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Monday, October 20, 2008

Meanwhile back at the old Alma Mater

I received my baccalaureate degree from Augustana in Rock Island, Ill., and I still think back on the convocations and the discussions they inspired among students in the Union. I get e-mails from the college and am happy that the tradition of involving the campus in examinations and analysis of what is going on about us still takes place somewhere. I am reproducing one of the recent press releases which provides as good a critique of journalism and current sources of information as any I have read of late.

Levey urges audience to demand better journalism

Rock Island, Ill. Oct. 15. Americans should demand more nuts-and-bolts journalism and less "American Idol" reporting from the national media, said veteran journalist Bob Levey, speaker at Thursday's Community Convocation Series at Augustana College.

Levey, a reporter, broadcaster and former Washington Post columnist, used the theme "Campaign Coverage 2008: Not the Media's Finest Hour." Pointing out that "it's almost over," he said reporters and editors soon will be looking back at how the campaign was covered. And what they see won't look good.

"We're going in an unhappy direction," he said.

Among the flaws he said editors should see in the coverage is "prognostication journalism," such as the October 2006 reporting that told the public Hillary Clinton and Rudy Giuliani were shoo-ins for their party nominations. He said the trend toward personality journalism in the campaign coverage starting two years ago was the "first crack in the wall" of traditional reporting. Even serious media outlets have been infected by what he called "television values."

Looking back, he said reporters were not reporting candidates' plans and stands on the issues. Instead, they focused on topics such as Hillary Clinton's wardrobe, John Edwards' wife and her illness, and Giuliani's family problems and temper.

"Did you get the kind of coverage you deserved?" he asked the Augustana audience, adding that editors and producers think the audience won't care if the coverage is not delivered via gossip and personality.

Levey also decried the tendency of broadcasters to use talk show hosts -- whose political opinions are well-known -- as reporters, and not to let audiences know about potential conflicts of interest, such as allowing NBC's Andrea Mitchell, wife of former Federal Reserve chairman Alan Greenspan, to report on economic affairs.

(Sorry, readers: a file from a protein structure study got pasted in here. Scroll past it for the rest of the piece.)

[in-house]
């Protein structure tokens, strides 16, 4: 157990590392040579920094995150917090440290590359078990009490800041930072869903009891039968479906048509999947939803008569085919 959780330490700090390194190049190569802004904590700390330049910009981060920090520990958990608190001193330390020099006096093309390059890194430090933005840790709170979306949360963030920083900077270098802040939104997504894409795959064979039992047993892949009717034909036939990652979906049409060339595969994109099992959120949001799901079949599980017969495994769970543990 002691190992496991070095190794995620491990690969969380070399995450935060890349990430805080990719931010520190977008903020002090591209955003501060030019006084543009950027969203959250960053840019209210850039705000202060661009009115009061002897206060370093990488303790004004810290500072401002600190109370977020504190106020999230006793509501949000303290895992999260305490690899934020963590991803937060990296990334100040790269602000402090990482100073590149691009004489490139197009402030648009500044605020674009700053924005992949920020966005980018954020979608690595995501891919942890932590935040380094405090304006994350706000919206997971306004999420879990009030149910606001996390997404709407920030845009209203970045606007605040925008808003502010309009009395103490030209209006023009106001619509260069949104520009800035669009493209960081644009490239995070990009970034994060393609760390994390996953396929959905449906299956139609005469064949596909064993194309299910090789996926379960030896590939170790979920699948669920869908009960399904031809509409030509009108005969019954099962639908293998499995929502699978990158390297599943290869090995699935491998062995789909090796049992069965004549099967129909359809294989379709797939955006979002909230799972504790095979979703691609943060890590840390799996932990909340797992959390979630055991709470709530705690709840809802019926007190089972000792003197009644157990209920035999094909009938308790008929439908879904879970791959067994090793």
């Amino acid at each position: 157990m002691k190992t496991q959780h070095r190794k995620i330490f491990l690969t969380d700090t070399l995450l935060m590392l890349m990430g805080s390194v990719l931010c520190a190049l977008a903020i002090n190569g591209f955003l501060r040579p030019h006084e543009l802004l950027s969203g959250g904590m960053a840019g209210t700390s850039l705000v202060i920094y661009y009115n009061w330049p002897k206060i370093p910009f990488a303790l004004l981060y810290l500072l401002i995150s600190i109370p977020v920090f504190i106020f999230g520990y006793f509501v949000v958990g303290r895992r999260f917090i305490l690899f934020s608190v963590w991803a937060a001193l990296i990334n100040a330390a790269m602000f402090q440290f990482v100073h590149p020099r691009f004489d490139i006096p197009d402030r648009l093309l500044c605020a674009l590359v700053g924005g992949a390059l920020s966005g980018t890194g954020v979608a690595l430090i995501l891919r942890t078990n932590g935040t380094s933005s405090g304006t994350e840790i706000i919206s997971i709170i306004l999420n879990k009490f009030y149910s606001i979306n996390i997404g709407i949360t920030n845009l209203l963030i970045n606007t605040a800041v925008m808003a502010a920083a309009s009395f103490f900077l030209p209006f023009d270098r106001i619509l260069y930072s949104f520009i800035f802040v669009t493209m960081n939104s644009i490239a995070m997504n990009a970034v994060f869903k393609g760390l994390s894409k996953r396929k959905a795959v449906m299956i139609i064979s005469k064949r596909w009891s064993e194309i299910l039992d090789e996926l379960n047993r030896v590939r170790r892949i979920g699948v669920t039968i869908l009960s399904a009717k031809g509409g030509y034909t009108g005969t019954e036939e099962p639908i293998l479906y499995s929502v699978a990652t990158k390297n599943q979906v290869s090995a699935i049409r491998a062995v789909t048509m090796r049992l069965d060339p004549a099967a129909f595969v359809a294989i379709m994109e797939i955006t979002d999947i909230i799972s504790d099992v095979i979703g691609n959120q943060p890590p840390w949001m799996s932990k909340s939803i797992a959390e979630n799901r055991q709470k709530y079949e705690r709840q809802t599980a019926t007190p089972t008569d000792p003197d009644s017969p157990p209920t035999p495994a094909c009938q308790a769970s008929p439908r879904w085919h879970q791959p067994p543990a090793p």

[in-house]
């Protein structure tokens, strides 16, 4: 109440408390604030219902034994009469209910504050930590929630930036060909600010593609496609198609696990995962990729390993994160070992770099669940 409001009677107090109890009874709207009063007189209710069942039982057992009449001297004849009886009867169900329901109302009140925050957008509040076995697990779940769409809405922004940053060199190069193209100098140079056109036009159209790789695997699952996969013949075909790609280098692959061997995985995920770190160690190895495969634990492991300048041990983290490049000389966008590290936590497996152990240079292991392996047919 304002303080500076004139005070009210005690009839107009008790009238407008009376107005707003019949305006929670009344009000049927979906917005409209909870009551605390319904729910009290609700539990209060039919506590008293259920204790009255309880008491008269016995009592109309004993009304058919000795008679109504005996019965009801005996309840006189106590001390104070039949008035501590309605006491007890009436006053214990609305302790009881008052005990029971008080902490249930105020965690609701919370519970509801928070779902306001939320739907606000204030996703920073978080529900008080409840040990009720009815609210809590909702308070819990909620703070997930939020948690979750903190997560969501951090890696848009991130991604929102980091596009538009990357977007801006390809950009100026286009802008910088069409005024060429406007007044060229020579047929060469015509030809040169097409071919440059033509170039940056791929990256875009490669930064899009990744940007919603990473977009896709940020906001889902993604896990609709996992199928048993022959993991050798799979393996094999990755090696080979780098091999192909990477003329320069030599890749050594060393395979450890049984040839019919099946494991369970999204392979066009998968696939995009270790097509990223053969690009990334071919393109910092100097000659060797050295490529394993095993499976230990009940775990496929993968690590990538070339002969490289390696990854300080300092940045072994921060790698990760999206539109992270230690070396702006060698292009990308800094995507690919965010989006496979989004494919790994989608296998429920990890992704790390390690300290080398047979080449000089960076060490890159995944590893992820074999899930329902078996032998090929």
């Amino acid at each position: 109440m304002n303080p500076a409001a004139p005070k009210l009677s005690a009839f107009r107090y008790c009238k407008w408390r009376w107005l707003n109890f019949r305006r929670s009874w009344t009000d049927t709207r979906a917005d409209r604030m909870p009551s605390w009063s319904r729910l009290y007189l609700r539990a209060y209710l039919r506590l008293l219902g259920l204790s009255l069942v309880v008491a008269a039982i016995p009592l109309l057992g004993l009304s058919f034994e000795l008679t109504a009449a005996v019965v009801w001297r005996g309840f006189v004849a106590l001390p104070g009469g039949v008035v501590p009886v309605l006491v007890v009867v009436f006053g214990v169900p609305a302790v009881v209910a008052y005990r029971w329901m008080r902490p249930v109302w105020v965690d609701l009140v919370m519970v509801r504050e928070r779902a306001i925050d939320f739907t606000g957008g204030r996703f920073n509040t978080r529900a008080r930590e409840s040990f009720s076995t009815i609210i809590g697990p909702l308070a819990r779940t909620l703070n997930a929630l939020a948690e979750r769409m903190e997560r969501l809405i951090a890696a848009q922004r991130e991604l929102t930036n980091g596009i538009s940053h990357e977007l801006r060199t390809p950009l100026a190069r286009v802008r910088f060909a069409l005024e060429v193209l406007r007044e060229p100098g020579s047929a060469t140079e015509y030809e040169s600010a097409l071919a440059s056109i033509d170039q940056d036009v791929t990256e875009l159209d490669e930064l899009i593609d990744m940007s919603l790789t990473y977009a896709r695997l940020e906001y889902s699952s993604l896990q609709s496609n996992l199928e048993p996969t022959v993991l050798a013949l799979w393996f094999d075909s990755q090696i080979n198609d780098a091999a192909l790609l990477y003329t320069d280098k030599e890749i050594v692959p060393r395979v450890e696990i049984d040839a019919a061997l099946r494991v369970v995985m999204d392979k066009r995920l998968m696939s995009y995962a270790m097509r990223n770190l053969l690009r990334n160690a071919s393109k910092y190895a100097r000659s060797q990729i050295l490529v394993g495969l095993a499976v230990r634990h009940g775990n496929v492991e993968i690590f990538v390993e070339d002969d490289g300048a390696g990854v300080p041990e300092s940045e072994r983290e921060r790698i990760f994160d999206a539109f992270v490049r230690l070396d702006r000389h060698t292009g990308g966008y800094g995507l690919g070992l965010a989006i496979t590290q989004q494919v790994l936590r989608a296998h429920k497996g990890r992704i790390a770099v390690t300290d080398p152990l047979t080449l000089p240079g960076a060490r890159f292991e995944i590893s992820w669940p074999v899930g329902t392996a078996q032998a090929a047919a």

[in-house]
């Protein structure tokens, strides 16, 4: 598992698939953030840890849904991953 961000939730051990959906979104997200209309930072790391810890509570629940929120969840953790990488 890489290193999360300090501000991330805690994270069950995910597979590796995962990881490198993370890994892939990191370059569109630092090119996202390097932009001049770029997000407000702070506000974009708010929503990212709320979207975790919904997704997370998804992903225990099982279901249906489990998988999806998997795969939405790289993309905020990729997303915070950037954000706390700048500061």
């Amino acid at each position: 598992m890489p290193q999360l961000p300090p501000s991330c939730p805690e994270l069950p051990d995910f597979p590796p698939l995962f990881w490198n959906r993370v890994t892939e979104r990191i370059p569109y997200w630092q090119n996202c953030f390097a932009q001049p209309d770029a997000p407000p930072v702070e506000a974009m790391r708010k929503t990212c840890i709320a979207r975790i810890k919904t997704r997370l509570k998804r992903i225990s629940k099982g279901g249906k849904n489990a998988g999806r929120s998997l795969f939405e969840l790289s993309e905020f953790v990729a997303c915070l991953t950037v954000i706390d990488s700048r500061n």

"The wall between straight reporting and opinion has begun to crumble," Levey said. News values are being lost in the struggle for market share, he added.

Levey also discussed the tensions produced by the pressure on media outlets to "get it out there" as fast as possible, and the difficulties reporters face in getting direct access to candidates.

"The worst thing to happen in the 2008 campaign is Sarah Palin's refusal to meet the press," he said.

For serious and thorough journalism to be revived, readers and viewers must get involved. "It needs a push back from you and it needs a push forward from us," Levey urged. "You have to demand it… and we have to find a way."

Getting information from the Internet may be one route, he said, citing as an example of a good news source. However, that outlet, like many others, falls into "horse race coverage," he added.
Another possibility, Levey said in answer to an audience question, is that philanthropic journalism could save the serious coverage, such as foreign reporting and investigation, that is increasingly threatened by the downtown in profit at large newspapers, . This could only work as long as the donors stayed in the background, he added, and did not dictate what would be covered.

evey was been on campus for several days, speaking to faculty and students and visiting classes. "You've got a wonderful school here," he told his audience.

Levey's column, "Bob Levey's Washington" appeared five days a week in The Washington Post From 1981-2004. During his 36-year career at the Post, Levey covered presidential politics, Congress, local news, features, and sports. His column won major awards from the Society of Professional Journalists and the Washington Journalism Review. He was named one of the top columnists in Washington by Washingtonian Magazine six times, and in 1999 the magazine named him "Washingtonian of the Year."

He also has had an extensive career in electronic media and has worked for seven radio stations, four TV stations, and one Internet site. "Levey Live," an hour-long chat that appeared twice each week on the Post's website, won consistently high ratings. He recently was appointed to the Hardin Chair of Excellence in Managerial Journalism at the University of Memphis, where he will teach courses in the newspaper/magazine concentration.

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Aberdeen, South Dakota, United States